American Chiropractic Association: Anthony Lisi and Scott Haldeman

4The American Chiropractic Association (ACA) named Anthony Lisi, DC as the recipient of its highest honor, Chiropractor of the Year. Lisi is the the director of chiropractic services for the Veterans Health Administration where his diplomacy and clinical leadership has continuously expanded and anchored a program that was originally forced on the agency by Congress. Lisi was honored for being “instrumental in the establishment and implementation of the first federally funded chiropractic residency training program in the [U.S. Department of Veterans Affairs].”

Lisi is a steady worker who typically flies under the radar, while continuously moving projects forward as researcher, quiet visionary, and manager. He is also an associate professor of clinical sciences at the University of Bridgeport College of Chiropractic and assistant clinical professor at the Yale Center for Medical Informatics.

5Honored with the Humanitarian of the Year Award was Scott Haldeman, DC, MD, PhD. Haldeman, a clinical professor in neurology at the University of California-Irvine, founded the non-profit World Spine Care organization in 2008 “to bring sustainable, integrated and evidence-based spinal care to underserved parts of the world.” The ACA cited Haldeman’s “groundbreaking work in chiropractic research and guidelines development for conditions such as low back pain and neck pain.” He recently completed a term on the National Institutes of Health (NIH) National Advisory Council for Complementary and Integrative Health.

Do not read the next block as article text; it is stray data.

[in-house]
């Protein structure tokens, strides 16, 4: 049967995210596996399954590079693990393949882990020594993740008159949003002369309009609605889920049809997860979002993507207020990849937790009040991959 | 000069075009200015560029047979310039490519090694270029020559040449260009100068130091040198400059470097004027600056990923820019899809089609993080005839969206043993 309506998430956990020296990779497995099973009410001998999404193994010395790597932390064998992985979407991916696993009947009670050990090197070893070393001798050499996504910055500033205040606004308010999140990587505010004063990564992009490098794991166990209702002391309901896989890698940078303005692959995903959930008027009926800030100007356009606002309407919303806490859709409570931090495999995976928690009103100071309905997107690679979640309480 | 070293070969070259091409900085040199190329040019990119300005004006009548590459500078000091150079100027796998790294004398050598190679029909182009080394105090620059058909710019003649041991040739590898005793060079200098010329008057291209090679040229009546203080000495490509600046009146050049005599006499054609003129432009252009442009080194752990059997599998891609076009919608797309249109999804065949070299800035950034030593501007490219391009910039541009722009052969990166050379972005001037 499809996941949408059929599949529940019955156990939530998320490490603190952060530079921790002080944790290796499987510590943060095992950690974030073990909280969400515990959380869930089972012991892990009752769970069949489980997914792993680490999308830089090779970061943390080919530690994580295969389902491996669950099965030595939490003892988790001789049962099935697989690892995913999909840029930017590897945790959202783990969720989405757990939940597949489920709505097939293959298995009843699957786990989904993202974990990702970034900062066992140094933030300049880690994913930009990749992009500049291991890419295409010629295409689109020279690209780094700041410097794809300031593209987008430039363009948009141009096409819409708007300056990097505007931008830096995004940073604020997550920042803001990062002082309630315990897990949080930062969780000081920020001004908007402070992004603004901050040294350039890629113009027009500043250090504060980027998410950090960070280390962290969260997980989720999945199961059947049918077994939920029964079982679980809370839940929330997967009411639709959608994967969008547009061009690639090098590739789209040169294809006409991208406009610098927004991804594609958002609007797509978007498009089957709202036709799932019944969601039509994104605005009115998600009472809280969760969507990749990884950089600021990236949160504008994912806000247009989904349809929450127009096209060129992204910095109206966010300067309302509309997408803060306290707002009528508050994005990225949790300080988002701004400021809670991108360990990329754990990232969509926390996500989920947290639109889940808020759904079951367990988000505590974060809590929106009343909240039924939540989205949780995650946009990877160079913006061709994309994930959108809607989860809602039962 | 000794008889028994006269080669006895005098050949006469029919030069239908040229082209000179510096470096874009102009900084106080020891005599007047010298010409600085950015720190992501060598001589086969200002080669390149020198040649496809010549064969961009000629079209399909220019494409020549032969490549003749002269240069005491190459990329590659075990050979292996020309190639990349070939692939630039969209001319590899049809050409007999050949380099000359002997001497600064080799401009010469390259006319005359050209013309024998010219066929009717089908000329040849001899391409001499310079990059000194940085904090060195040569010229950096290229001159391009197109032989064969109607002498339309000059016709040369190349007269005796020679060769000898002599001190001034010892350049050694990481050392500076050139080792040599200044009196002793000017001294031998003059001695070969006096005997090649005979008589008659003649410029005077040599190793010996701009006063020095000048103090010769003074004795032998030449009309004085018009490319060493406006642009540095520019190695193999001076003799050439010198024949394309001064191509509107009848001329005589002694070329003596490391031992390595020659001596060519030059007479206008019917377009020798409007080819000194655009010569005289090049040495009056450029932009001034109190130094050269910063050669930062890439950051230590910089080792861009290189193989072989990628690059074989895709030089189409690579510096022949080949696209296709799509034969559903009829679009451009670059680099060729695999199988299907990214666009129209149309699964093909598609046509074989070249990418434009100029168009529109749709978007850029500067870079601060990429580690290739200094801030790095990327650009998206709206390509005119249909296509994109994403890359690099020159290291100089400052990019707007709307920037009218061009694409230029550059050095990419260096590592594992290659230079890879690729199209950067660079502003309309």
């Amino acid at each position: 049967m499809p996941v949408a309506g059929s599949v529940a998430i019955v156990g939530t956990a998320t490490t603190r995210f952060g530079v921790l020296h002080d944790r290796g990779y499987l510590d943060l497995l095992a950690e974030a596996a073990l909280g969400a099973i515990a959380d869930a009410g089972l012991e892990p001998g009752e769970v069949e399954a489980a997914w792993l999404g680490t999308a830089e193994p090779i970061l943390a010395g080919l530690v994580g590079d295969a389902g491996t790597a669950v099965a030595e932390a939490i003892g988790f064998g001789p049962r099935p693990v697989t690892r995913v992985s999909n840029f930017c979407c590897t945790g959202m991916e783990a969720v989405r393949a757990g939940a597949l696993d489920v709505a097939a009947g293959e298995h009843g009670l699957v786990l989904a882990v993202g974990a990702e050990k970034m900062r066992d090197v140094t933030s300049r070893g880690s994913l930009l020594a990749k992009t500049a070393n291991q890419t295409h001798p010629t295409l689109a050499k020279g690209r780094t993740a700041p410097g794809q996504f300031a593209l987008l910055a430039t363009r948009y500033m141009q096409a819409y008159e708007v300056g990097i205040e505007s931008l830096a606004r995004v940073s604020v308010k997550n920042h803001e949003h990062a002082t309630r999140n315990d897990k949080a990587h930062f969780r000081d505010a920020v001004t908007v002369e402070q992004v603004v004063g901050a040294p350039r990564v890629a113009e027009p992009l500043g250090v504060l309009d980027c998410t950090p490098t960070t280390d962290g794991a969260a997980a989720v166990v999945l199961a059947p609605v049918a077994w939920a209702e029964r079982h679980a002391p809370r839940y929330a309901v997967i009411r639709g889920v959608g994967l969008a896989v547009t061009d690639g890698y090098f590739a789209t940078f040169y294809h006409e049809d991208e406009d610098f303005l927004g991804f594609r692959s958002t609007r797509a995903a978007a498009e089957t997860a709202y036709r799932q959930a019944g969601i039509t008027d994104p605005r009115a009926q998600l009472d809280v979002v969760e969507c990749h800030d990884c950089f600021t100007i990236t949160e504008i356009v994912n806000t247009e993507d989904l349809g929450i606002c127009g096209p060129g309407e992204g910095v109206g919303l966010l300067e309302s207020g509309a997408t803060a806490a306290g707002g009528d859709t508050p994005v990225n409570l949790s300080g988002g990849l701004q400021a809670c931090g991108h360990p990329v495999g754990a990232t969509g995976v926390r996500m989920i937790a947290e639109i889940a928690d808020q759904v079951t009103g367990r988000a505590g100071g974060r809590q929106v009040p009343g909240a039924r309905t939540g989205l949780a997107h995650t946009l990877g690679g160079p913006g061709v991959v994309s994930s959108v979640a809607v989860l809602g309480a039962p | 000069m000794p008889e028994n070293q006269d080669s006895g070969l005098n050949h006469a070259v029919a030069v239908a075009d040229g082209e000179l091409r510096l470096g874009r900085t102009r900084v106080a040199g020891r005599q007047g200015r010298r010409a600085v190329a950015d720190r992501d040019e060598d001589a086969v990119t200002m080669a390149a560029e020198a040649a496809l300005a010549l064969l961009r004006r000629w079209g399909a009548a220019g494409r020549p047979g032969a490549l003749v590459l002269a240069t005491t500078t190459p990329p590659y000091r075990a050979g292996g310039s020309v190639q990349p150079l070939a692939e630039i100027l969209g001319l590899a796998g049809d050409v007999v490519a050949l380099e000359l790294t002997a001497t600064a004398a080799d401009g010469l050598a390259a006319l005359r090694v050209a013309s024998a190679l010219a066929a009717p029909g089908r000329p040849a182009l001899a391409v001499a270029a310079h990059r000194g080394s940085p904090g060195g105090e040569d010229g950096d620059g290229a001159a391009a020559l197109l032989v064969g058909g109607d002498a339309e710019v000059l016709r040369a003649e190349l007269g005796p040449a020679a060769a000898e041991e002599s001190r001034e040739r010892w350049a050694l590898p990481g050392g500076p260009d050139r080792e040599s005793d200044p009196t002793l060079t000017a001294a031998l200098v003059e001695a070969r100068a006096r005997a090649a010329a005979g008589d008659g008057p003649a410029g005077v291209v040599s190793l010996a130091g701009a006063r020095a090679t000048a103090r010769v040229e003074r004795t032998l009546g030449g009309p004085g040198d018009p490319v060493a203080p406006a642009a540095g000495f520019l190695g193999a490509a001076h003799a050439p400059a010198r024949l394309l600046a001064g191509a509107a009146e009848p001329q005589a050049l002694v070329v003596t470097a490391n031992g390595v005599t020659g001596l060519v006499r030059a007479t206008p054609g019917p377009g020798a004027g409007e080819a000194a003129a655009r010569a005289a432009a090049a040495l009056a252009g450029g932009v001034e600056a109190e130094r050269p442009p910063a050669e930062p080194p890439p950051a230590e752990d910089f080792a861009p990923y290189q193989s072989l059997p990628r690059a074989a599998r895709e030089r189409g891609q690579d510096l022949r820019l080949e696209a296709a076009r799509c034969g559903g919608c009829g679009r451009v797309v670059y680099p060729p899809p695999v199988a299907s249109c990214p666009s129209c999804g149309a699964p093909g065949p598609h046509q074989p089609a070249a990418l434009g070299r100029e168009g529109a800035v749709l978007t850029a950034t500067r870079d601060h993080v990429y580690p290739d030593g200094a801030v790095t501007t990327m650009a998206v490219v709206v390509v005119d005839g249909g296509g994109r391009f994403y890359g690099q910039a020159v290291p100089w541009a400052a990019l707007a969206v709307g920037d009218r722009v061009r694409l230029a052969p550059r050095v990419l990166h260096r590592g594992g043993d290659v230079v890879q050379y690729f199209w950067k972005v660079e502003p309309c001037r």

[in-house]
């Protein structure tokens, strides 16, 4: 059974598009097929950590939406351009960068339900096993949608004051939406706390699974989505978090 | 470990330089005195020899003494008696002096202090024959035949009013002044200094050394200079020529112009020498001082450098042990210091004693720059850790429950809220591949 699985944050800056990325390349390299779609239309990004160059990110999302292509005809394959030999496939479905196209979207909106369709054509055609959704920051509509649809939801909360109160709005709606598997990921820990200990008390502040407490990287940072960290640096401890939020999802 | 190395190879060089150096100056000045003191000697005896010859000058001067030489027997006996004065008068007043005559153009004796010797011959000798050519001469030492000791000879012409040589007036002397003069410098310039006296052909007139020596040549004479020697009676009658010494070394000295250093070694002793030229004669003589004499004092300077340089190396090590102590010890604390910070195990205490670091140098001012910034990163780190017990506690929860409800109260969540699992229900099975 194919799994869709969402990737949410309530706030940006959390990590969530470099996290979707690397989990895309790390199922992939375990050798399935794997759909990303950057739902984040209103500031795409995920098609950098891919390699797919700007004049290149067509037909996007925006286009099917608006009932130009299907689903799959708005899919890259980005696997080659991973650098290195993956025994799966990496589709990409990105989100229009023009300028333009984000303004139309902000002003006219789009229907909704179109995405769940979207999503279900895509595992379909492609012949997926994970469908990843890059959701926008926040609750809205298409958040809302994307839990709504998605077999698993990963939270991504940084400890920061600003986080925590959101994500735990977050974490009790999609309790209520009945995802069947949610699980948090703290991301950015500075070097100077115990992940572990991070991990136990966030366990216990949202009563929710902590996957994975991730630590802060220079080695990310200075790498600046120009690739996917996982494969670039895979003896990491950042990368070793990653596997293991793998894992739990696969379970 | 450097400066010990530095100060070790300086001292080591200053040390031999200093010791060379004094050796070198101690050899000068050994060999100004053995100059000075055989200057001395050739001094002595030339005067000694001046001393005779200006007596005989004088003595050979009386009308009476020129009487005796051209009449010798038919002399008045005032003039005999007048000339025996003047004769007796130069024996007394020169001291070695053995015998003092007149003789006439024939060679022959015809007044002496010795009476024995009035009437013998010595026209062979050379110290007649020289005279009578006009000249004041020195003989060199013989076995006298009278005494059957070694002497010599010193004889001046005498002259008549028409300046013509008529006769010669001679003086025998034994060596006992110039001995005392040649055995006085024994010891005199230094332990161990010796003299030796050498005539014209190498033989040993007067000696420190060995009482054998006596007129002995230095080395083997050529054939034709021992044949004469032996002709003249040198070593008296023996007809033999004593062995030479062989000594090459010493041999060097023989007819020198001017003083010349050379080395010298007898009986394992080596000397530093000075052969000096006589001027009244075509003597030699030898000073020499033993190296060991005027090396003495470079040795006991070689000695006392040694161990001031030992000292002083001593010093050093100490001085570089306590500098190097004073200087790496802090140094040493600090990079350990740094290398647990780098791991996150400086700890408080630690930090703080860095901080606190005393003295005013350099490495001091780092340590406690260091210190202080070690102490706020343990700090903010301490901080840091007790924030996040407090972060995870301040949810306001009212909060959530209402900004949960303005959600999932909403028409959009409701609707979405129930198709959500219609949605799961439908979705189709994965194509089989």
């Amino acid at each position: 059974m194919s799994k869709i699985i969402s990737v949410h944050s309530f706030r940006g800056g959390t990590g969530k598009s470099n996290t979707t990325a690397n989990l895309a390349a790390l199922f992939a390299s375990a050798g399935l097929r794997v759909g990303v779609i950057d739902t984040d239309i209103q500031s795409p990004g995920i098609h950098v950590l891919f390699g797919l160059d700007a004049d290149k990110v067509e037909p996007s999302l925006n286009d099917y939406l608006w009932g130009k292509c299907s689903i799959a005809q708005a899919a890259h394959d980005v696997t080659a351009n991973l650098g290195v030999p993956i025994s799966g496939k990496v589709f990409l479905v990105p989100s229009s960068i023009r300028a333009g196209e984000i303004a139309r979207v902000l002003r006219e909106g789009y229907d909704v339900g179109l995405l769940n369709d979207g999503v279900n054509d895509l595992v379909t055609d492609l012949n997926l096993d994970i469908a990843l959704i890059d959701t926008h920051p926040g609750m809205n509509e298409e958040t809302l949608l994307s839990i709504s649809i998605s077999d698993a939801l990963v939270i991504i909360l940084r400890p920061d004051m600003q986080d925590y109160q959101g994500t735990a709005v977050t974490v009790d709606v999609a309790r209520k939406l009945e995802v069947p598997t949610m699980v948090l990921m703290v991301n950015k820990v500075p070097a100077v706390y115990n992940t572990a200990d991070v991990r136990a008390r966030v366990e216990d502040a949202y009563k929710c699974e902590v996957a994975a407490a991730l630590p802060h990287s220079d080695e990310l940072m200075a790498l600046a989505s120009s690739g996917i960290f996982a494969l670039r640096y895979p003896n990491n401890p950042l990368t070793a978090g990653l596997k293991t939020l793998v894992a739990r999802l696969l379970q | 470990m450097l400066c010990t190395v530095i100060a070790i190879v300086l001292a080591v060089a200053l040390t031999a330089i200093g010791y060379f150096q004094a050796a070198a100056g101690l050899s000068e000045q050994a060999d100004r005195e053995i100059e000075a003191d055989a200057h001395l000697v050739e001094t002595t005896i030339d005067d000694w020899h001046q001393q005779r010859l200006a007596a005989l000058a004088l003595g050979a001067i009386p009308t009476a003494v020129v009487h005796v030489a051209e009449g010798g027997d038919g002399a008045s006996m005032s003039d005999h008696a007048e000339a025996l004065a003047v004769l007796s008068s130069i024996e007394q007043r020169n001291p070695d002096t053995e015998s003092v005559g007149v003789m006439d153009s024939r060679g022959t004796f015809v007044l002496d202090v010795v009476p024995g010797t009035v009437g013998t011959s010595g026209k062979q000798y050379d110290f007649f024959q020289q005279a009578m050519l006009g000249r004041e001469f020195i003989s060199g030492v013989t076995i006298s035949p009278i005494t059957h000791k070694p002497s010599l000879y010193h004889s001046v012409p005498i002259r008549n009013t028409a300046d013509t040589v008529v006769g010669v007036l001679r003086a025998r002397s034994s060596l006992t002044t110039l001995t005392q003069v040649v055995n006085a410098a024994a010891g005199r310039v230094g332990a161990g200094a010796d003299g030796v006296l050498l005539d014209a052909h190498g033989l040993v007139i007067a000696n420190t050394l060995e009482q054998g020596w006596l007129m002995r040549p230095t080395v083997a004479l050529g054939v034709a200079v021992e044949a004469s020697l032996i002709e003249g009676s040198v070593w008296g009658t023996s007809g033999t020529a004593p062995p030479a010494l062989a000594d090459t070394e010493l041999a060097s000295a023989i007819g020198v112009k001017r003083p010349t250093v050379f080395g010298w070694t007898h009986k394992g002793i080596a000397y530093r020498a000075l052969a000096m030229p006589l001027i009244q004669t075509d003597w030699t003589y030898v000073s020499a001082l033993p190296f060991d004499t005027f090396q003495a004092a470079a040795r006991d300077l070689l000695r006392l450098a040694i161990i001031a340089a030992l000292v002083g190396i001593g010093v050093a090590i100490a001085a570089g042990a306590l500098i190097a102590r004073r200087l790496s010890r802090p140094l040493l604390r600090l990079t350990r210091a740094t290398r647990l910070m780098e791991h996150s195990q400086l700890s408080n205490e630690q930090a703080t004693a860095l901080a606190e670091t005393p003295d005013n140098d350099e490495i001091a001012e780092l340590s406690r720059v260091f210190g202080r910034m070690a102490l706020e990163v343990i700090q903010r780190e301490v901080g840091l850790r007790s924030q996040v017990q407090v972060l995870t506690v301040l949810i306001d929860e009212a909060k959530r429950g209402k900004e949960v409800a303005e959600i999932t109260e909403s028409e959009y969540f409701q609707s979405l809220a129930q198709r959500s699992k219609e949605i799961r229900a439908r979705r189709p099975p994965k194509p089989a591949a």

American Herbal Products Association: Loren Israelsen, Scott Bass, Suzanne Shelton, Elwood Richard

56

Awardee Israelsen is pictured with two past AHPA presidents, Lynda LeMole and Peggy Brevoort.

On their site, the American Herbal Products Association (AHPA) shares its multiple 2017 awardees. The founder of NOW Foods, Elwood Richards received the Visionary Award. Sharing the Herbal Insight Award were founder of the United Natural Products Alliance Loren Israelsen and long-time industry attorney, Scott Bass. They were cited for “tireless work to ensure consumer access to herbal dietary supplements.” Like the ABC, the AHPA grants an award to a member for their services to the organization itself. This Hero Award went to Suzanne Shelton, founder and managing partner of The Shelton Group.

Comment: If the AHPA awardees appear to get short-shrift here, well, as a group their chosen careers have tended to bring them more of the typical, pecuniary form of honor. I was surprised to see Israelsen sharing an award. Given his contributions, from the earliest days of AHPA’s founding, his close links US Senator Orin Hatch, a key backer of dietary supplements and herbs, this feels a bit like damning with faint praise. On the other hand, Israelsen did start a separate organization that in many areas competes with AHPA. So, kudos to AHPA for putting that aside. Tremendous contributions across the integrative health community in this post. Congratulations to all.